Ask Emma Carney: In the swim of things
ITU Hall of Famer Emma Carney on how to strengthen a weakness without weakening a strength – and why two out of three isn’t neccessarily bad
Question: I am a pretty decent runner and cycled at a high level but my swimming is atrocious. Any advice on how to best approach improving that without spending all my time in the pool and risk losing my edge in the other two disciplines (which I enjoy training in much more anyway)?
Emma: The joys of being a triathlete…the dreaded weak discipline, and how to improve it. The great news is – 2 out of 3 isn’t bad! Many triathletes have one strong discipline and have to get up to speed on 2 disciplines. With the skill developed in biking and running already, you need to ensure you are balancing the skill development with swimming while also maintaining progress of your bike and run. The 3 main steps in improving your swim, I suggest, is to find a coach, plan your training and be smart about racing.
Find a swim coach that understands the demands of triathlon.
Swimming well requires good coaching and learning HOW to swim. You need to learn the technique involved in the correct body position and timing of the stroke. Throw in the details of your catch, stroke rate, pull through, kick, type of kick, when to breathe, when not to breathe, streamlining and then maybe get into the specifics of open water and start to look at pack swimming, navigation, deep water starts, beach starts…Swim coaching is daunting. That’s why you need an expert.
Plan your training to improve your swim
While a specialist swim coach is great, there is an added complication in going to an expert coach – they will always believe their discipline is the most important. Left unguided, a swim coach will generally get you doing large sets in order to improve your swim. While this is fine for someone to purely improve their swimming, this will adversely affect your ability to train the other 2 disciplines of the bike and run effectively. The result would be a small improvement in your swim along with a marked drop in performance with your bike and run.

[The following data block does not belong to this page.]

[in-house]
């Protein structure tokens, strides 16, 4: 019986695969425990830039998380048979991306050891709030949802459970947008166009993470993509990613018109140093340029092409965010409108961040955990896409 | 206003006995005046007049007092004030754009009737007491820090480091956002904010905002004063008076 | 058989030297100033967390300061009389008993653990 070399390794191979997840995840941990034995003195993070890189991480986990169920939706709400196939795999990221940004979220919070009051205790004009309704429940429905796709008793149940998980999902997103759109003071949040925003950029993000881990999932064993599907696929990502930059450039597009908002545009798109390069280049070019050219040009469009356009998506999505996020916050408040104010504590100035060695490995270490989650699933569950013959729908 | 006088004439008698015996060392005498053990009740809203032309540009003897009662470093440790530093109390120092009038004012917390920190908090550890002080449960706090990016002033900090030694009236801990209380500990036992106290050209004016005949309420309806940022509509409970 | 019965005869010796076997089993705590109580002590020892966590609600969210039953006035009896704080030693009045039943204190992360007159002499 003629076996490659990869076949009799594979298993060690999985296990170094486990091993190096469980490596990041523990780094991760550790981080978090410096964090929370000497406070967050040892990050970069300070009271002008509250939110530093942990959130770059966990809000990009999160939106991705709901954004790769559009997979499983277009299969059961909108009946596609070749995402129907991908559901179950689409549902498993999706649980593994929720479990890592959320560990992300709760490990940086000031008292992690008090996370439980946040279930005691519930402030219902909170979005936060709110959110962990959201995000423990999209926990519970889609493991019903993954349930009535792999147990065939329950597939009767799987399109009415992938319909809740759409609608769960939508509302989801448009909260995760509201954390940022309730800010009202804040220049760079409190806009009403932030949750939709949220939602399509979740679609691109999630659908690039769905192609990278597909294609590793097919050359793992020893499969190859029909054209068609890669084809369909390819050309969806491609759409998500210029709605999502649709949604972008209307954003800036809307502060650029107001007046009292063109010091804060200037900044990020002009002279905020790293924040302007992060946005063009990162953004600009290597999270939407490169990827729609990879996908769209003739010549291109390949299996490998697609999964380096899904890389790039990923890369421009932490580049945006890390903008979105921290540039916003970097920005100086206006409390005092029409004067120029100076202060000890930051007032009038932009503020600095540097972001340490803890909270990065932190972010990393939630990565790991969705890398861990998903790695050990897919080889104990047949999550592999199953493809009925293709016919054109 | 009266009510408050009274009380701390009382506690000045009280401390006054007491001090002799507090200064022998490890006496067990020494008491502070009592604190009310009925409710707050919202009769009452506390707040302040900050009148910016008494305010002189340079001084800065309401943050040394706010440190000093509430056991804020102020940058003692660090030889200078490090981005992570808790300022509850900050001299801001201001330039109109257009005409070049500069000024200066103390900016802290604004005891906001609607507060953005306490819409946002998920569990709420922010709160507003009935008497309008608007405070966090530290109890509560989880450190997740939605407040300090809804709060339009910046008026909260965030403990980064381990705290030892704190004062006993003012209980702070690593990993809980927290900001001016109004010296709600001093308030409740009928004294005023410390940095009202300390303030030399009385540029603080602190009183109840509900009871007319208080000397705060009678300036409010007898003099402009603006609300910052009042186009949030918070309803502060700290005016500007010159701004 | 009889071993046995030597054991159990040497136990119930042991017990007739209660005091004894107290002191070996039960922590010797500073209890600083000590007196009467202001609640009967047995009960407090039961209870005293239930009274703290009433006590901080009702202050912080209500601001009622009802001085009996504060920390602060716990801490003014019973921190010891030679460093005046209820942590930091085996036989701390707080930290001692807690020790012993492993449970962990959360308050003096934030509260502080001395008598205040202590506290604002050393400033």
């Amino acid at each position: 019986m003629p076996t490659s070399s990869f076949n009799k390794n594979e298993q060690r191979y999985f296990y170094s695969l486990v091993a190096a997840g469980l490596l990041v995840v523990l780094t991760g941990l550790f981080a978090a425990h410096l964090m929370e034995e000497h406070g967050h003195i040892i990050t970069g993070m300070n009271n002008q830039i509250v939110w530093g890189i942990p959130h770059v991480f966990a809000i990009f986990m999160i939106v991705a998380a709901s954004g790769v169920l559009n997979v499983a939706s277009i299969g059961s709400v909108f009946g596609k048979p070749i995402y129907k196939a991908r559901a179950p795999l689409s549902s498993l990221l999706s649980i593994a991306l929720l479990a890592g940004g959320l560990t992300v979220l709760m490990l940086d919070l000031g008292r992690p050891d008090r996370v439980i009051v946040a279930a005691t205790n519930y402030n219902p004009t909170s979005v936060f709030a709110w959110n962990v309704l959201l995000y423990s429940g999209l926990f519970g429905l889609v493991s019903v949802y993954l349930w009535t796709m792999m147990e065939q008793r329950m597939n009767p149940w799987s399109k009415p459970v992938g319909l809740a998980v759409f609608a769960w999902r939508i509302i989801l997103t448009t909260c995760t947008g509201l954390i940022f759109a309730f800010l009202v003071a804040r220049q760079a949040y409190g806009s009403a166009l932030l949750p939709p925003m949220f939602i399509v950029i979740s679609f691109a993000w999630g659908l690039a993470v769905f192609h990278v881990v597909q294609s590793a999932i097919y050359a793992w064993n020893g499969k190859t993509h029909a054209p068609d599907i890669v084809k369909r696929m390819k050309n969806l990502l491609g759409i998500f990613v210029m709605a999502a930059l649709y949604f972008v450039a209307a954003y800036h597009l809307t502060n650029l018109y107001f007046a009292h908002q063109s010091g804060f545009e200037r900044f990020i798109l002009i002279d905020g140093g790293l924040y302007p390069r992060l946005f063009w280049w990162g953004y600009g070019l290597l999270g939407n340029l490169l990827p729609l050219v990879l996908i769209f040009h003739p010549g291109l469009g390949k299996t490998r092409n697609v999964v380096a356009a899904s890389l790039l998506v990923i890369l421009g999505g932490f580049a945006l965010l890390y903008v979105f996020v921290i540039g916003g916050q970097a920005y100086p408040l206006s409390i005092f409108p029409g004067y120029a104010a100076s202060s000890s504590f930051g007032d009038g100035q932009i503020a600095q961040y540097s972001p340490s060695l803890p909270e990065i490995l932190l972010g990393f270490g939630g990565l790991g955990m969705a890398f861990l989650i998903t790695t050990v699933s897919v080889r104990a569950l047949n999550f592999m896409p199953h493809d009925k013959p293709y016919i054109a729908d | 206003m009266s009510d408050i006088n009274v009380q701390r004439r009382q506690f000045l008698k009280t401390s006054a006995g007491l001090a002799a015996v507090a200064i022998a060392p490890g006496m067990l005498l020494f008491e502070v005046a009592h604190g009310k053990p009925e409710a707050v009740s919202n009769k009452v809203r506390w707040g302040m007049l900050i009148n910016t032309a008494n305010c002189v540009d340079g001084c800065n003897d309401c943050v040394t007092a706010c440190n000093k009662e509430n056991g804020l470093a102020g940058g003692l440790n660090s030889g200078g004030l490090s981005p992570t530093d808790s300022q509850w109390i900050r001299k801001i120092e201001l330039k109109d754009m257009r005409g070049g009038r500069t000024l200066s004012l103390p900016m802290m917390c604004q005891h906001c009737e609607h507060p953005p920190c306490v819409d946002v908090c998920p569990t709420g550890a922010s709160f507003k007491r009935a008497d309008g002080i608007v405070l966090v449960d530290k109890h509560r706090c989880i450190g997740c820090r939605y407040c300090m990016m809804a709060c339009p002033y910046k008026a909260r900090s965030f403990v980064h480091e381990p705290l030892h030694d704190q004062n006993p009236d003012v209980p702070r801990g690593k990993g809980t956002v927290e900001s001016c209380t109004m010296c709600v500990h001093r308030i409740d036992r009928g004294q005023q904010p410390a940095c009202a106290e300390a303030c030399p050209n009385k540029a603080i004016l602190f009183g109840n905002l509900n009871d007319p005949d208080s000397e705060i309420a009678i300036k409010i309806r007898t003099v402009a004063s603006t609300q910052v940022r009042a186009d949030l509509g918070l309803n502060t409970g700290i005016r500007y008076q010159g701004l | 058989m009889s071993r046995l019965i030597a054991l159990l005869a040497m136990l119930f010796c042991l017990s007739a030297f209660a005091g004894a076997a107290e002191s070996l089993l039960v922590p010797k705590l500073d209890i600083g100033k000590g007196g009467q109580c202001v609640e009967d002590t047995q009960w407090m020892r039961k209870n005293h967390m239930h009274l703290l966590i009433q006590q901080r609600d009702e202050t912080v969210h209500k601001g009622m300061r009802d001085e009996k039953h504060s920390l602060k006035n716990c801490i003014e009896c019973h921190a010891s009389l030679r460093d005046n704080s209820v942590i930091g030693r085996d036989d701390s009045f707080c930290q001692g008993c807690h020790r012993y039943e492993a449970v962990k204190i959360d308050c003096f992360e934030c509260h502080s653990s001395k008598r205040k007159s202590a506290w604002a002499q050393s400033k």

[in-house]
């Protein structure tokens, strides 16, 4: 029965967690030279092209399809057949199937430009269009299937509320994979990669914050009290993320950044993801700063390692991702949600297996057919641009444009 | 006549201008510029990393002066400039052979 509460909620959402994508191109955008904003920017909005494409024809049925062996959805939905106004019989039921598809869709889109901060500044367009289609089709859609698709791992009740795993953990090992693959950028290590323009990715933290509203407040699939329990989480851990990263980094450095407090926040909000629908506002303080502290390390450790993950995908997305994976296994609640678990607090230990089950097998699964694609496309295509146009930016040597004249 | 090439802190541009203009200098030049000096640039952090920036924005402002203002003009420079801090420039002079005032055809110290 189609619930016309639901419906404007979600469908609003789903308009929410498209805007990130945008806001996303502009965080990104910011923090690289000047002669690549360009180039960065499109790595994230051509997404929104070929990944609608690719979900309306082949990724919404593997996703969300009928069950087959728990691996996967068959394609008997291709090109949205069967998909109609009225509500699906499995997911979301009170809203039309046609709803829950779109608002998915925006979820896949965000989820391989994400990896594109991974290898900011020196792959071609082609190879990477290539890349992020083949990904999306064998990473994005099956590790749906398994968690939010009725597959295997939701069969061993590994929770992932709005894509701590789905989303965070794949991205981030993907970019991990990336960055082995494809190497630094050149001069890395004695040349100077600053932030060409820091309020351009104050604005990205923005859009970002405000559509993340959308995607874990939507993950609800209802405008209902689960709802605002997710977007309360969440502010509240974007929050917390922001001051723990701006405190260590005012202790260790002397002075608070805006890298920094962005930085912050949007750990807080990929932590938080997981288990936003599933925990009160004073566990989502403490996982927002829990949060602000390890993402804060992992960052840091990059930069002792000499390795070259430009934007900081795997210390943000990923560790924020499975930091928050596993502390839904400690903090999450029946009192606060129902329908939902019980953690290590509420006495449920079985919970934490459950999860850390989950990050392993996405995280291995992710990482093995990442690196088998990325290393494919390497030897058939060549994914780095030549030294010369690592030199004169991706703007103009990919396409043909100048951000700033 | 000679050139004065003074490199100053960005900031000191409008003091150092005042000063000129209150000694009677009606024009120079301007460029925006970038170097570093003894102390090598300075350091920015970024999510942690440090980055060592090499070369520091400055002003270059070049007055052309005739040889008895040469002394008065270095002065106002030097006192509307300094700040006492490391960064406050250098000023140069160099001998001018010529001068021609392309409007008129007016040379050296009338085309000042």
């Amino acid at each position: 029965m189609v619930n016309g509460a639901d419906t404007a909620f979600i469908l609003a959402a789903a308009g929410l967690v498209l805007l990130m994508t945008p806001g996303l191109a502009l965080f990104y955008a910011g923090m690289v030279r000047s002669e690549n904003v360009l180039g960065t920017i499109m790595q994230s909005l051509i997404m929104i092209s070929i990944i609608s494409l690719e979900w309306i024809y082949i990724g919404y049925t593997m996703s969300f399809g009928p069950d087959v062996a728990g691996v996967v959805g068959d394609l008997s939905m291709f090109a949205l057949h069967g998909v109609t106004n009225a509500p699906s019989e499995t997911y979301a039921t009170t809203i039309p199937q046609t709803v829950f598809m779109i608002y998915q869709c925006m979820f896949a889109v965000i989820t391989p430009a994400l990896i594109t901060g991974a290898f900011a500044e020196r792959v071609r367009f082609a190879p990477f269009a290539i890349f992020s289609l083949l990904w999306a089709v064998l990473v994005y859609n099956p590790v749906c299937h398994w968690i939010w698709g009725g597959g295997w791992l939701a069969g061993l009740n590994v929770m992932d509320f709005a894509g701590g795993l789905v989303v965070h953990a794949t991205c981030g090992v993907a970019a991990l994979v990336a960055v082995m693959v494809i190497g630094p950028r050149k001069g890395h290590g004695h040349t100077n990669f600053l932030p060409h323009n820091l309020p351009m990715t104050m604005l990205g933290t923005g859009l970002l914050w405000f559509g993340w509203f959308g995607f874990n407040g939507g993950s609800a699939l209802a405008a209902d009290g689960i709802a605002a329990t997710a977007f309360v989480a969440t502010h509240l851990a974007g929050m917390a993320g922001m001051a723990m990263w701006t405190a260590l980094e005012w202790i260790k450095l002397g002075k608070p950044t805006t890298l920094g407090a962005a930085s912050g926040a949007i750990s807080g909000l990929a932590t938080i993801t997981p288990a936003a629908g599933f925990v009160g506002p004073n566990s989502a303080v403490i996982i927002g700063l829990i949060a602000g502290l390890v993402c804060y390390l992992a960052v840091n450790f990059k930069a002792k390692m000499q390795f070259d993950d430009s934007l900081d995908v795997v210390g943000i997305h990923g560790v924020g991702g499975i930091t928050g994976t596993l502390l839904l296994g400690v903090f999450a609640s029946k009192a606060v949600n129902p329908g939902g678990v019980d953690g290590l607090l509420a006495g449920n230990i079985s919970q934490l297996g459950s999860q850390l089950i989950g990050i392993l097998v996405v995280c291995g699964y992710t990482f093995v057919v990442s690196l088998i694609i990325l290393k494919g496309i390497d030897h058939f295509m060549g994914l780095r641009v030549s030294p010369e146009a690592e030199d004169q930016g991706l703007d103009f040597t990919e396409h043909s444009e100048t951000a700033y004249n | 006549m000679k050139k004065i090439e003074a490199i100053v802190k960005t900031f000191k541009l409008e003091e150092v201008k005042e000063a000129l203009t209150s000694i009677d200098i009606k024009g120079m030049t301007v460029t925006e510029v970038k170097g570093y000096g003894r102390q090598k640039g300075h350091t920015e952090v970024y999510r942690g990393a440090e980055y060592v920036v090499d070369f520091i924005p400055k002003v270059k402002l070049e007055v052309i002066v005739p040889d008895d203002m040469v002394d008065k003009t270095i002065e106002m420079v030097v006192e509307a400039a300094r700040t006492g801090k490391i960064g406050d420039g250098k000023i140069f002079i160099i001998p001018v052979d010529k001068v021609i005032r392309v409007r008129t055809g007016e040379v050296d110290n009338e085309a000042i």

The effective use of a swim coach is paramount for a triathlete. You need a coach who is prepared to generally do the following – work with you 3 to 4 times a week, who will keep the sessions 3-4km max, and is willing to mix morning sessions with evening sessions (triathletes need to sometimes swim fresh, sometimes tired). Every session must have a component of swim drills and technique refinement, and there needs to be a focus on a fast 200-400m with a short warm up (race day simulation).
When you find a coach who can sit down with you and can work according to your schedule you are well on your way to improving your swim in a sensible and constructive manner.
Be smart about racing
In the short term, you may like to race according to your strengths. If you carefully chose your race schedule, you may be able to select races which will suit you and allow you to achieve better results. While you are focusing on improving your weakest discipline, it may help your confidence to get some good race results so you are not demoralized by your improvement progress.
For example, if you are a weak swimmer, you will always find it tougher to swim in a river than the ocean, you will always find it easier in a wetsuit swim than non-wetsuit, and you should be faster in a swim that required a lot of wading. Picking a race that suits you is smart racing.
While I have provided 3 important steps you can take in improving your swim performance, there are other small changes you can make which will take little or no effort in training – just discipline in racing.
If you are a weaker swimmer, make sure you have a very good fitting wetsuit, goggles you can rely on and can see clearly with, you can wade efficiently and fast, and your transition (including your run to the bike) is amongst the fastest in the field.
If you can nail all these things in a race, you will easily find yourself 60-90 seconds – very useful time on top of the improvements you would reap from carefully working with a swim coach who is designing training programs to suit your triathlon program.
EMMA CARNEY Send any questions you want answered by our resident two-time ITU World Champion triathlete to firstname.lastname@example.org and we’ll send out a Scody race belt to the one we use in the next issue. Emma’s expert advice, plans and schedules are also available at her new training website, emmacarney.com